When I’m ready to start drawing, I make a version of the story on my computer. In this version, I split up the text into different pages with lots of blank space for drawing. Then I carefully go page-by-page and start to sketch out ideas for pictures that will accompany the text. These first sketches can be VERY simple. This is called a book dummy. I come up with simple sketches for each page then go back and make them into detailed drawings. As I’m drawing, I review the research I collected at the start to help me draw the people, animals, and places realistically. Once all these detailed drawings have been approved, I start painting! Like my drawings, I use my computer to paint.

As I paint, I make sure to look at all the pictures side by side to make sure the colors go together and look like they belong together. Once I finish, I submit these to the publisher. Generally, there is some back and forth as we change little things to make the text stand out better or to make sure the details are right. For Midnight Crab Count, we went back and forth on the lights on Leena’s boat. I don’t have a lot of experience with boats, so my editor was a big help on getting the details of the lights right!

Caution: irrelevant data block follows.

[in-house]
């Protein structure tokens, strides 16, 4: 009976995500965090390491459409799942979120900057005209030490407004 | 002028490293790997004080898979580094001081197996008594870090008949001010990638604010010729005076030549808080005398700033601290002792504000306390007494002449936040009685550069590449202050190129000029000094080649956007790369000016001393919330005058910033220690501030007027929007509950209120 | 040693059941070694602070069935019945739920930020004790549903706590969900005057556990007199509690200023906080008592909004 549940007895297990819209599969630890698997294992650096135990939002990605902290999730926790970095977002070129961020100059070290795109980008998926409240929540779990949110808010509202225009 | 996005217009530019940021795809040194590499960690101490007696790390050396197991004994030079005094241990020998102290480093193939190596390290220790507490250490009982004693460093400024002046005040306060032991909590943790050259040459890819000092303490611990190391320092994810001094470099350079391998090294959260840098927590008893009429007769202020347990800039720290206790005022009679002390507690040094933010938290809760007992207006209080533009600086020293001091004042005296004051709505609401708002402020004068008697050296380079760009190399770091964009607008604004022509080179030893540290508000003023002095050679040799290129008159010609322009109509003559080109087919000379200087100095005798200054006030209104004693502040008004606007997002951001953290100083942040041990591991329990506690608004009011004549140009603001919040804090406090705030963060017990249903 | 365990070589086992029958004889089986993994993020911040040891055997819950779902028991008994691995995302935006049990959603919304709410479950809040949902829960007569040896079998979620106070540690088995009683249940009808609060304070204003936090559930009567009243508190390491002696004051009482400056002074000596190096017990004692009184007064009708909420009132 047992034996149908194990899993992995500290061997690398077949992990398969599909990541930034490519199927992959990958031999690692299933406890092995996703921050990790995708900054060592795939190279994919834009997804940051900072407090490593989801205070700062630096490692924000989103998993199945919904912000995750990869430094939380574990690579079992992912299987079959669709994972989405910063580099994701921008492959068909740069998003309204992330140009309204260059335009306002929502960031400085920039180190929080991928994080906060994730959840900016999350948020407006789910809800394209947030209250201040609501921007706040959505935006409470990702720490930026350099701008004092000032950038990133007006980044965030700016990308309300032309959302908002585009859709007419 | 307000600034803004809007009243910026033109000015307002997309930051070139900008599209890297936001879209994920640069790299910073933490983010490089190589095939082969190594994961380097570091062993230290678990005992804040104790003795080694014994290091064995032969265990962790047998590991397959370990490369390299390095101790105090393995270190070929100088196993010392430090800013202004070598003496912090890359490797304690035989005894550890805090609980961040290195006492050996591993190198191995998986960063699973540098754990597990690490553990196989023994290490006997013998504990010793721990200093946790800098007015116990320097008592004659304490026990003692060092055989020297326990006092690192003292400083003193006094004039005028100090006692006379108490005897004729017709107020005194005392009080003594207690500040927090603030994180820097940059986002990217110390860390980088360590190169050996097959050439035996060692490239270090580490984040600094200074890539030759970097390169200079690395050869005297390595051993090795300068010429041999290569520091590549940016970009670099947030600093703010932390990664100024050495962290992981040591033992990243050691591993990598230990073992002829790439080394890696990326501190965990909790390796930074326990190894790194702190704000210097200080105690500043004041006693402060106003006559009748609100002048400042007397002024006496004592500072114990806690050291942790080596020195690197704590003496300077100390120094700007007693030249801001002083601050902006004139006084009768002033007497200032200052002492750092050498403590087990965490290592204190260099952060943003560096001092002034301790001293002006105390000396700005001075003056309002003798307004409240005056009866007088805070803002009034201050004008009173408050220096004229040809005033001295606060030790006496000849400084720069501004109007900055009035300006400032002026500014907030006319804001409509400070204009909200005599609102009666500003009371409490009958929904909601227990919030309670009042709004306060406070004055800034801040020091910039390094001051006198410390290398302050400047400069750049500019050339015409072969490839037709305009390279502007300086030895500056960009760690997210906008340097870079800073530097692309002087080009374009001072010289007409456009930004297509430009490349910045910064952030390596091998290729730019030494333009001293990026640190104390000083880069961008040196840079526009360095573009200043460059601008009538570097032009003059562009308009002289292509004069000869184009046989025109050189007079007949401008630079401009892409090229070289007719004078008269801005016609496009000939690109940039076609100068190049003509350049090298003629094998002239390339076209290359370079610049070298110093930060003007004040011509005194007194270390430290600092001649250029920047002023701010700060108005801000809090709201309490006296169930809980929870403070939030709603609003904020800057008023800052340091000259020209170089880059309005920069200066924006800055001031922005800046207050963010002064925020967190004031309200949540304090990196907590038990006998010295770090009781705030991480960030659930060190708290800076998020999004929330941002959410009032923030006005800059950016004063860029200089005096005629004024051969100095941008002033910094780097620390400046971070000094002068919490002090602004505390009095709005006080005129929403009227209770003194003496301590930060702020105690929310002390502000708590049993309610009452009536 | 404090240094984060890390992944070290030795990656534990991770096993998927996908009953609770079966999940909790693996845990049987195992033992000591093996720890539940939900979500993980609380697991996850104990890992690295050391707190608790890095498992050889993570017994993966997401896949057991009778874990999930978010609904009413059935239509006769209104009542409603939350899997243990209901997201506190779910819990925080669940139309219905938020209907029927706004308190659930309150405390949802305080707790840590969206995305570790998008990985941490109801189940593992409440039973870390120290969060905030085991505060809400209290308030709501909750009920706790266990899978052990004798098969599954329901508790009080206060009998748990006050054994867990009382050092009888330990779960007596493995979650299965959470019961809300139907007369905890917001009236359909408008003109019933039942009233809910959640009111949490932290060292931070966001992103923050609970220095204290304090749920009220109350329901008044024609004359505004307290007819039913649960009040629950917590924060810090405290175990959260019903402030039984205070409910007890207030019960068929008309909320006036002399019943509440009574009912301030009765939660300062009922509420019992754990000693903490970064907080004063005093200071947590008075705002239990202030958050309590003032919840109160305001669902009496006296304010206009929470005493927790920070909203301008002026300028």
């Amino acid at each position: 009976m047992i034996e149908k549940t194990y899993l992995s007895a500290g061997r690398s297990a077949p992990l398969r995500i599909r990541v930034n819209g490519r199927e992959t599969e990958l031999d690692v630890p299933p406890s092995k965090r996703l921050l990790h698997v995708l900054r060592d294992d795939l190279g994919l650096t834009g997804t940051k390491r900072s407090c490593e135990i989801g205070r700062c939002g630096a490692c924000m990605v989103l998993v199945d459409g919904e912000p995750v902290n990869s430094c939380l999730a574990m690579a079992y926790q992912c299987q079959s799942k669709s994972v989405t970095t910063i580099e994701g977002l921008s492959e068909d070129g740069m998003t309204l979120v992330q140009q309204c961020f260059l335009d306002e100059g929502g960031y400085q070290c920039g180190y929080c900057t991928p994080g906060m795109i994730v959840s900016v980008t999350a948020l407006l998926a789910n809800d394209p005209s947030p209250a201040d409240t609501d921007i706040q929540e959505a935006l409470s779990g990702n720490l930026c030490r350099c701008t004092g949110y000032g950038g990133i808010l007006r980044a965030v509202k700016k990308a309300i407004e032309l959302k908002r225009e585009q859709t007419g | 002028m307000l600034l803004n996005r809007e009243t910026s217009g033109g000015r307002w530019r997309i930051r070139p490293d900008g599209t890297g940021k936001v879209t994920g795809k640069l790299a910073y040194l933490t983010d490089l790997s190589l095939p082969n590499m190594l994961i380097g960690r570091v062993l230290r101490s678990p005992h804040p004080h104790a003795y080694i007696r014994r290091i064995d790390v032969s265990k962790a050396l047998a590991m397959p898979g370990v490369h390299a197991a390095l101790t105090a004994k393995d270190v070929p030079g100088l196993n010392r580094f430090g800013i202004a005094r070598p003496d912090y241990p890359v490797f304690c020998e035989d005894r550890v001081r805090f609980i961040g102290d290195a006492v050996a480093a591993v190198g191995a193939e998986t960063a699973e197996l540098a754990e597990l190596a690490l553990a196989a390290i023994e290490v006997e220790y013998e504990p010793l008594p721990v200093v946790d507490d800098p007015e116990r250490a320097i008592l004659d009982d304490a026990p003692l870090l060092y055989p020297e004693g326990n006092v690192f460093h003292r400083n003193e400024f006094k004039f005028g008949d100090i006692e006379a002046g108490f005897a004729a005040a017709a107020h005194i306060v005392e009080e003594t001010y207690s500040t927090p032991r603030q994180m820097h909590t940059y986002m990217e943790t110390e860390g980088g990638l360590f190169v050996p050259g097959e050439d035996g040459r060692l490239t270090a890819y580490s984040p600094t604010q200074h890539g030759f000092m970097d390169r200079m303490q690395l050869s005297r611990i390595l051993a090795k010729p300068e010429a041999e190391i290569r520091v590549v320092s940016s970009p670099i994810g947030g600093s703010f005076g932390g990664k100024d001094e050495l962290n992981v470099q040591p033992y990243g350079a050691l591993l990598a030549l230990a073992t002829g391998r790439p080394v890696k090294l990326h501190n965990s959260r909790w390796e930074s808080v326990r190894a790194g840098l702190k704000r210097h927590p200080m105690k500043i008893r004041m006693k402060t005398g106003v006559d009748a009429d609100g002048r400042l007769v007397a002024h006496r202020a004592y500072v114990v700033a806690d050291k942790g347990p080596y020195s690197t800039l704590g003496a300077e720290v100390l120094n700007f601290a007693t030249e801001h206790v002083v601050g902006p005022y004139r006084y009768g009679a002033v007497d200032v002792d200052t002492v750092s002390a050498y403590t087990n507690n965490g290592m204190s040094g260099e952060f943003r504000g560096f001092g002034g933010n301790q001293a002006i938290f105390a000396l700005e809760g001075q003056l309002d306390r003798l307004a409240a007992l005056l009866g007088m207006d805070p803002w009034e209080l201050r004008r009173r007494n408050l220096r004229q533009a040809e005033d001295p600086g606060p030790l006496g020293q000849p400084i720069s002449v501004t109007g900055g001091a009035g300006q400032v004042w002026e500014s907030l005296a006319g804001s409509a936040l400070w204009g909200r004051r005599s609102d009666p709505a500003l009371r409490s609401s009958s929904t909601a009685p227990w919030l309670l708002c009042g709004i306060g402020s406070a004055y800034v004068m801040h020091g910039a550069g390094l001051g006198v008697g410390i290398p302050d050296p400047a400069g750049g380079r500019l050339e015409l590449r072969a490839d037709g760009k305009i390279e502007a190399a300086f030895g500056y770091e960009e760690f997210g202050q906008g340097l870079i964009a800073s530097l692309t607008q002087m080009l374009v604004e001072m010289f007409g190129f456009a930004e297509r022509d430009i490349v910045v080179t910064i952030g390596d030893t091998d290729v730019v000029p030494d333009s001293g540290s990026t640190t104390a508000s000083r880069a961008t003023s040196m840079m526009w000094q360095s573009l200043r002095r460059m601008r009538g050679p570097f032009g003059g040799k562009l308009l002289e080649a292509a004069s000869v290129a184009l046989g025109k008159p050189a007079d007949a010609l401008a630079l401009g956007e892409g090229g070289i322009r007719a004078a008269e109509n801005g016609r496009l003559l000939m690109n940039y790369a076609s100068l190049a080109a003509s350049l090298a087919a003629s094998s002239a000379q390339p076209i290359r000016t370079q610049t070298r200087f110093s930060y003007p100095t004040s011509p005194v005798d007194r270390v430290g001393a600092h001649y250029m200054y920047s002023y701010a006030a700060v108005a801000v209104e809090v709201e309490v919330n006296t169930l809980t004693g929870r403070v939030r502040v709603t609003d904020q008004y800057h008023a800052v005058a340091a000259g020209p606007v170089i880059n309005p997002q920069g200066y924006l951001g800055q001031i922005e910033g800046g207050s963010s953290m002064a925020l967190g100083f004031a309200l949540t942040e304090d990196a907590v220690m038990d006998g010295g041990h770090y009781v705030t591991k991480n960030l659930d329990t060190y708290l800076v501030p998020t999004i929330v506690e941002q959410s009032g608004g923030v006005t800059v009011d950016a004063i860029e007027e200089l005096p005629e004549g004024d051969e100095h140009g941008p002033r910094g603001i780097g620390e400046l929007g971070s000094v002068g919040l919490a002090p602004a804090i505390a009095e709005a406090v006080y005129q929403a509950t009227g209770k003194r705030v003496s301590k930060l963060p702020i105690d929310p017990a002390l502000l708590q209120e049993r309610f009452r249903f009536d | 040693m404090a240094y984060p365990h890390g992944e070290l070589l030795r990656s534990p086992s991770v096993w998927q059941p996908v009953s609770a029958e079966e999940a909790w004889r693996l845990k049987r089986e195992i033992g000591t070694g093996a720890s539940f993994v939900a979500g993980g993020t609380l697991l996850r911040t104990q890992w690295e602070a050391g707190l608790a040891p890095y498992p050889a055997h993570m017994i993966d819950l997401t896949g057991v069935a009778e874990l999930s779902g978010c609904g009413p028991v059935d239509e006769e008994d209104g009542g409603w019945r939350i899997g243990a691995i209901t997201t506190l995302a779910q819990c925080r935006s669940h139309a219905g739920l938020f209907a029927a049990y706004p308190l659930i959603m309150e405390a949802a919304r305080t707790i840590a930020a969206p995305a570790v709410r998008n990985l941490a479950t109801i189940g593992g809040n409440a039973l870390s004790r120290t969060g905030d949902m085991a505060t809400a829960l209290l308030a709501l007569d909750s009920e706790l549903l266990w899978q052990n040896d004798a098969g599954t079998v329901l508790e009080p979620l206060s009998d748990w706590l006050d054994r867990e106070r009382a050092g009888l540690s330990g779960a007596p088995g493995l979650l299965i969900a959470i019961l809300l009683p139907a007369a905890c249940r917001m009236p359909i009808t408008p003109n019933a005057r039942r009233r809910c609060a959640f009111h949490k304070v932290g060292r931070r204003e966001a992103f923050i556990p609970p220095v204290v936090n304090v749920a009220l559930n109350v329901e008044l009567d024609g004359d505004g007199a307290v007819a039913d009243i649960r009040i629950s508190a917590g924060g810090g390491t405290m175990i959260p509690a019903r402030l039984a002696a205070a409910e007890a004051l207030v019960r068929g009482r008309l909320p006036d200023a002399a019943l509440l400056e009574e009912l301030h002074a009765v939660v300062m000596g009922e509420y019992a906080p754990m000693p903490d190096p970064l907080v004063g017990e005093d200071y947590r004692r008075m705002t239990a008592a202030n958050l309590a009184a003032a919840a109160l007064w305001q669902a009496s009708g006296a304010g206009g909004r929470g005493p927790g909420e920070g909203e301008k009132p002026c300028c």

The colors in “Moonlight Crab Count” are beautiful and unusual. Can you talk about the coloration?

The colors of twilight and night are my favorite…the deep blues and indigos, the way the clouds catch the last bits of light to glow in the sky and how colors are muted by the dark. I wanted to really give the impression of the progression of night, so I used very little light just the moon and a few lights, until the final brilliant dawn. 

Do you have a favorite illustration in this book?

I have two favorites. I loved how the cover came out. I tried hard to instill a sense of wonder and magic in that moment when Leen sees the horseshoe crabs in the surf. My second favorite is Bobie running towards us with his tongue flapping. He just looks so goofy!